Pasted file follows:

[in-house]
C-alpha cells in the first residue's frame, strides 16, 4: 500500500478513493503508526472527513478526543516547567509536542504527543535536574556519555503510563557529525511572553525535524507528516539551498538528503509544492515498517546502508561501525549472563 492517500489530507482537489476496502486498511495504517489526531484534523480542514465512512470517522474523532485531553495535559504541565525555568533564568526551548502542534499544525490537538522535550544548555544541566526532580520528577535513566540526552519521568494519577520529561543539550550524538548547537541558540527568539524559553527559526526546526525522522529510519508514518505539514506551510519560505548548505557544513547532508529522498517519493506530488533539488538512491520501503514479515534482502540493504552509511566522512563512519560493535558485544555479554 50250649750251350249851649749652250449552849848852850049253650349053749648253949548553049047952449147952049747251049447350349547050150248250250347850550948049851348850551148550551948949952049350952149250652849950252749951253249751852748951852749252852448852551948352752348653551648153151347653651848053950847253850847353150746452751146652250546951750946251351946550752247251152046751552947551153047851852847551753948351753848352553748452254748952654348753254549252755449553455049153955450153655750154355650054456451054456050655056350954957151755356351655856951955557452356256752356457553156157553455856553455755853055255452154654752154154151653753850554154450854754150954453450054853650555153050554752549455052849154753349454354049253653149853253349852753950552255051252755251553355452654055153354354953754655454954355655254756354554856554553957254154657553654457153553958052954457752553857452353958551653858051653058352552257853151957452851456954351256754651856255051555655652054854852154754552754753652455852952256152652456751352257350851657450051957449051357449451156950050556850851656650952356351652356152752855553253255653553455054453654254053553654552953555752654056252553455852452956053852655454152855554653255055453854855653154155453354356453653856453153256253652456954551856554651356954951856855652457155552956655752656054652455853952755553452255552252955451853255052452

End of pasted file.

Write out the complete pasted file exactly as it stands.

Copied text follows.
[in-house]
C-alpha cells in the first residue's frame, strides 16, 4: 500500500478513493503508526472527513478526543516547567509536542504527543535536574556519555503510563557529525511572553525535524507528516539551498538528503509544492515498517546502508561501525549472563 492517500489530507482537489476496502486498511495504517489526531484534523480542514465512512470517522474523532485531553495535559504541565525555568533564568526551548502542534499544525490537538522535550544548555544541566526532580520528577535513566540526552519521568494519577520529561543539550550524538548547537541558540527568539524559553527559526526546526525522522529510519508514518505539514506551510519560505548548505557544513547532508529522498517519493506530488533539488538512491520501503514479515534482502540493504552509511566522512563512519560493535558485544555479554 50250649750251350249851649749652250449552849848852850049253650349053749648253949548553049047952449147952049747251049447350349547050150248250250347850550948049851348850551148550551948949952049350952149250652849950252749951253249751852748951852749252852448852551948352752348653551648153151347653651848053950847253850847353150746452751146652250546951750946251351946550752247251152046751552947551153047851852847551753948351753848352553748452254748952654348753254549252755449553455049153955450153655750154355650054456451054456050655056350954957151755356351655856951955557452356256752356457553156157553455856553455755853055255452154654752154154151653753850554154450854754150954453450054853650555153050554752549455052849154753349454354049253653149853253349852753950552255051252755251553355452654055153354354953754655454954355655254756354554856554553957254154657553654457153553958052954457752553857452353958551653858051653058352552257853151957452851456954351256754651856255051555655652054854852154754552754753652455852952256152652456751352257350851657450051957449051357449451156950050556850851656650952356351652356152752855553253255653553455054453654254053553654552953555752654056252553455852452956053852655454152855554653255055453854855653154155453354356453653856453153256253652456954551856554651356954951856855652457155552956655752656054652455853952755553452255552252955451853255052452